July 16th, 2020, 8:05 am
They have every right to be pissed and react as they please. But it is getting old having politics brought into sports, and every other venue. I think their response was excessive and they have no right to dictate policy at K-State. It is the administration's job to handle demands and threats from the student body. Like officer Tatum said it was basically one guy exercising his right to make a comment, free speech. We all over react at times. Actually what he said is closer to the truth than the other side holding George Floyd up as a martyr and great man. He was not according to most standards.

Were the sources of Hank Aaron's threats ever known? It could have been disgruntled Babe Ruth fans. Possibly Democrats from New York. All I am saying is to not make too many assumptions. It also could have been the Klan or other extremists. Unlikely it was anyone from Kansas. We all have rights to our opinions, to speak our truths and pursue our happiness. Hank was met with death threats for daring to break a record held by a white icon. The kid at K-State was threatened with expulsion for taking an opposing view in a racially and politically charged environment. Both of these individuals were within their rights to do what they did.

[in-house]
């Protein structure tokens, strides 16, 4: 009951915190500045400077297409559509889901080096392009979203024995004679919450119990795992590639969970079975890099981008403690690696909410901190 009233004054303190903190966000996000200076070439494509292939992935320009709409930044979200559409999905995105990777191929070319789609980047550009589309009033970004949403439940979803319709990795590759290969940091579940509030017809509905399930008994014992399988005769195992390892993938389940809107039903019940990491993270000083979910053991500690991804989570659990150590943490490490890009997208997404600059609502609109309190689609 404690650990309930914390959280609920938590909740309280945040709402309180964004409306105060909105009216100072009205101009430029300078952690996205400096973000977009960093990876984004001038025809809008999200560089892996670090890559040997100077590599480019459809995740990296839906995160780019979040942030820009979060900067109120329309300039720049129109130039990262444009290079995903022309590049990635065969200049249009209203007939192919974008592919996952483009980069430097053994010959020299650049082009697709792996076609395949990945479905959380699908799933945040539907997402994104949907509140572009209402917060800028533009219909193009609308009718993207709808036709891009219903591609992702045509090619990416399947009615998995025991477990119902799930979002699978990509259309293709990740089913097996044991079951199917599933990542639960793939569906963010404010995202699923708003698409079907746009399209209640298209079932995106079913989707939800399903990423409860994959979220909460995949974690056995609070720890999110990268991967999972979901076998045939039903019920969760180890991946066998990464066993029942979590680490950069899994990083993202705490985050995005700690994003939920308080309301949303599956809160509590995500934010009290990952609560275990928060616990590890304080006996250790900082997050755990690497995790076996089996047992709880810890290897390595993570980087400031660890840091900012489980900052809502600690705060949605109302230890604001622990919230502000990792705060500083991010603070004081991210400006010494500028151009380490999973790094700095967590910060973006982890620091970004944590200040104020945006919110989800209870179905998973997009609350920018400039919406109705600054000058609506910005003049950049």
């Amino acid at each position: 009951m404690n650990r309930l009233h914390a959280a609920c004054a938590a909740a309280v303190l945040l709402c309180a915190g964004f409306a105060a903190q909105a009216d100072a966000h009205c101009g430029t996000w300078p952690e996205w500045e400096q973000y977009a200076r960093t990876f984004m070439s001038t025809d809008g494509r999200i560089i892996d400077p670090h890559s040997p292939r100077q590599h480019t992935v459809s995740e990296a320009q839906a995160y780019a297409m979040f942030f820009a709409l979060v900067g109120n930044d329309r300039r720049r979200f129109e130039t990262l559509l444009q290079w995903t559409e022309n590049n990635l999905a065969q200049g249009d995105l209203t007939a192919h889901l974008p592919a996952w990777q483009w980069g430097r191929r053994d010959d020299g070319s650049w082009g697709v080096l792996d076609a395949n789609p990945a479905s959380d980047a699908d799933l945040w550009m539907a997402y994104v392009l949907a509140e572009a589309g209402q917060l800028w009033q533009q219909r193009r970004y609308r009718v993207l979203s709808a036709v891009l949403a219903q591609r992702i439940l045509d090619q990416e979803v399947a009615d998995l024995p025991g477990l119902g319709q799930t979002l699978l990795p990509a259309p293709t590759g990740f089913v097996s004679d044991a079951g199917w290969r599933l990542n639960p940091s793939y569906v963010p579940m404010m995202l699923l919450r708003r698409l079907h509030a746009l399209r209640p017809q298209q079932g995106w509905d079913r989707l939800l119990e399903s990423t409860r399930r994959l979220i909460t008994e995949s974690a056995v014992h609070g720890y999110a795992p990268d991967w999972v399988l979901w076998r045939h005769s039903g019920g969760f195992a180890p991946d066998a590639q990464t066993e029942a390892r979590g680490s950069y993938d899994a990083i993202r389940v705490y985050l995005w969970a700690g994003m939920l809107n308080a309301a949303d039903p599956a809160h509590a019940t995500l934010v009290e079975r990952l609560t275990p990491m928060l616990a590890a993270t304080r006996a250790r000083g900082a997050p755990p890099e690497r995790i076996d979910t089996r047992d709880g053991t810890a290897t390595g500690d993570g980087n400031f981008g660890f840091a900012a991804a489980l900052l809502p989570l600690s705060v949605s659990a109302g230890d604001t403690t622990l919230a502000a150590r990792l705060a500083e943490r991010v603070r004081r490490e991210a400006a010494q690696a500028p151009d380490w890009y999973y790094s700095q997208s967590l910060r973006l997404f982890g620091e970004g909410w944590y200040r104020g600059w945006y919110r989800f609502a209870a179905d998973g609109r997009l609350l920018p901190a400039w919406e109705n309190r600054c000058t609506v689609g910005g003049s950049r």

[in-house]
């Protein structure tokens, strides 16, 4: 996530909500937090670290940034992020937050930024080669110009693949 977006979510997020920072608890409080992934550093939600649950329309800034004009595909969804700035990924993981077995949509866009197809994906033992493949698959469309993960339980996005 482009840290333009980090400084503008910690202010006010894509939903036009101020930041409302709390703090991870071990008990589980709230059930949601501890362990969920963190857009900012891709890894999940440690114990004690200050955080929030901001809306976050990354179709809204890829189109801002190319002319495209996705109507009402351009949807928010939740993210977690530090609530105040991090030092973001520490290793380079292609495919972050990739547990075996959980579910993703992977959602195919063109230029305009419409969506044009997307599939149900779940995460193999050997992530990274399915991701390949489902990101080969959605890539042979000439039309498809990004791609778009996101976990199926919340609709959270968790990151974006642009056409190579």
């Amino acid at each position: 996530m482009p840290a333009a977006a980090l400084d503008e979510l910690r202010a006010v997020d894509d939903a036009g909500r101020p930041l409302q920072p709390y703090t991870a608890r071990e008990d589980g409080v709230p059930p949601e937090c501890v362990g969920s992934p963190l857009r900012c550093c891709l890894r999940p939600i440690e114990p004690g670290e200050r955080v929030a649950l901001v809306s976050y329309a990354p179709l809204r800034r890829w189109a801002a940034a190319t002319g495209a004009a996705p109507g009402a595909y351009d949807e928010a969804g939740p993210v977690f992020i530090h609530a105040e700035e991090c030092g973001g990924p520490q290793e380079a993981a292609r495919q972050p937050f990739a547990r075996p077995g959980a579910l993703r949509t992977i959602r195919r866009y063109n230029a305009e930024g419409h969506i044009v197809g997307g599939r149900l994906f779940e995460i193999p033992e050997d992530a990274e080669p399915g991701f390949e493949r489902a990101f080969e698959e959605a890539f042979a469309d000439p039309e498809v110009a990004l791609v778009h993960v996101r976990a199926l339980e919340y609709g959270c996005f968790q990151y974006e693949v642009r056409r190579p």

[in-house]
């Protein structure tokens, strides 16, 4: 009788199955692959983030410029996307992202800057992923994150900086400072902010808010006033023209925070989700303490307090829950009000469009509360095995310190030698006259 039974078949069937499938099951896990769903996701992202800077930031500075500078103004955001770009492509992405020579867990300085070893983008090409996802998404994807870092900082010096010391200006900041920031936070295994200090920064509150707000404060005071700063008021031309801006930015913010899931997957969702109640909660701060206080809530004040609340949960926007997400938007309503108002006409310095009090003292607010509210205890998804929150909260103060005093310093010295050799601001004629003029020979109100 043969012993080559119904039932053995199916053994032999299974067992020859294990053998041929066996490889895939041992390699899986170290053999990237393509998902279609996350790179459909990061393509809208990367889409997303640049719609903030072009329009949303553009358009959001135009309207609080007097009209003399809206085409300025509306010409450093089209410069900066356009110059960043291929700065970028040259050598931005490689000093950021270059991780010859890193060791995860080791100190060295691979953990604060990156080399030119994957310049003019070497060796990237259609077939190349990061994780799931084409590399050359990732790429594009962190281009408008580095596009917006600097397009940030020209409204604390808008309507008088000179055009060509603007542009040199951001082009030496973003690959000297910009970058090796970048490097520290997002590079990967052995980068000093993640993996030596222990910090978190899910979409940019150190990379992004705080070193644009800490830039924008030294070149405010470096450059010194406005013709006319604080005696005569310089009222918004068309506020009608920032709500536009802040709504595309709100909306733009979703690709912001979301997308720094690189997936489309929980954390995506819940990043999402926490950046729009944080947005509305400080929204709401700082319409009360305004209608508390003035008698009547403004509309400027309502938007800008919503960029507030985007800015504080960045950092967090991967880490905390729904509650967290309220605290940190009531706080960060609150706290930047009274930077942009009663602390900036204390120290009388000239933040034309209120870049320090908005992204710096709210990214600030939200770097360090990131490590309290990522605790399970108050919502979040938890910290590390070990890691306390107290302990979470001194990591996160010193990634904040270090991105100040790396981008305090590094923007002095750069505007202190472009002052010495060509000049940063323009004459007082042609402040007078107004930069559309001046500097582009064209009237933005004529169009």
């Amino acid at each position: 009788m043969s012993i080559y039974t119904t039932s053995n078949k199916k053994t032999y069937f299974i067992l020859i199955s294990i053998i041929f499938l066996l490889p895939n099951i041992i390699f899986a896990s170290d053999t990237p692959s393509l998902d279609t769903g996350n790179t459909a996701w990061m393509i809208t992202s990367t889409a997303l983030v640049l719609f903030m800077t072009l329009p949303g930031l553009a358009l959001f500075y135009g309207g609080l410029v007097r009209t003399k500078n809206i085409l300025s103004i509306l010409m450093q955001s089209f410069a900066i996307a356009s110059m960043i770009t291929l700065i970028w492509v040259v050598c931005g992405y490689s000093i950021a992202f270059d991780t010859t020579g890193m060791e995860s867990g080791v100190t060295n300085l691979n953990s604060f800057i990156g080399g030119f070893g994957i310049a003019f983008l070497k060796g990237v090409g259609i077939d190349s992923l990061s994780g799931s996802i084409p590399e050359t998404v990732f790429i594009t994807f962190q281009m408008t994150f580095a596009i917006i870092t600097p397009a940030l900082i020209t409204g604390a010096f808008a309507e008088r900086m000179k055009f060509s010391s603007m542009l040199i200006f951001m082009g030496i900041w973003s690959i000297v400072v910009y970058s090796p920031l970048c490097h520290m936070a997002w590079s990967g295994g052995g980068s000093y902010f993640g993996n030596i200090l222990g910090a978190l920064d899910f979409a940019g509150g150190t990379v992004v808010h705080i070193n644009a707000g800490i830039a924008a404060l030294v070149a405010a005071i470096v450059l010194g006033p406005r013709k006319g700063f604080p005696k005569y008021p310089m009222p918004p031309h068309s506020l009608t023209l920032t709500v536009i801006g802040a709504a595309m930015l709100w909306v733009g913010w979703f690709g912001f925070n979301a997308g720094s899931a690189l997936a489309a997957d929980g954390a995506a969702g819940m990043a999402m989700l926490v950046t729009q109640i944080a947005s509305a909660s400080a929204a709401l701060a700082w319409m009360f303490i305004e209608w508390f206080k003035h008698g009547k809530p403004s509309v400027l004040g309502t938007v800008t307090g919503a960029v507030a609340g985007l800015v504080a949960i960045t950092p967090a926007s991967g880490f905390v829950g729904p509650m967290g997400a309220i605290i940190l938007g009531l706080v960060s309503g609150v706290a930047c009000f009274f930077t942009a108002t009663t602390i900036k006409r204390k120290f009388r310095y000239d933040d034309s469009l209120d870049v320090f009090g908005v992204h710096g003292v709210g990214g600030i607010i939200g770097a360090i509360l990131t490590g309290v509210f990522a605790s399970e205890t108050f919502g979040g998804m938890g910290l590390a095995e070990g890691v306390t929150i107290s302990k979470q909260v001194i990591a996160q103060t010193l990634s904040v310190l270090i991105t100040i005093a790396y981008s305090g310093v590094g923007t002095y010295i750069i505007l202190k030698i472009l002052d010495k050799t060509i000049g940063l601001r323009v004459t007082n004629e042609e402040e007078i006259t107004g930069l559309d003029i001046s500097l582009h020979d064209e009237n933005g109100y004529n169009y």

We have to protect our rights and the only way to accomplish that is to respect the rights of others.
Well said.
Well, this idea that individual rights are unlimited is being used to support an agenda that will take down American society. You don't have a right to kill someone. You don't have a right to yell "fire" in a crowed theater. You don't have a right to speed in your car. So, we limit individual freedom all the time. So, how racist can you be? Typically the line is drawn between just speech and speech that inflicts harm on others.

We are seeing the same thing with mask use. People are arguing that not wearing a mask is a civil right. Beyond silly. The issue is should you have the freedom to no wear a mask when not wearing a mask inflicts harm on others? The, debate becomes how much harm.

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Post by stlcatfan » July 16th, 2020, 11:59 am

Opensource wrote: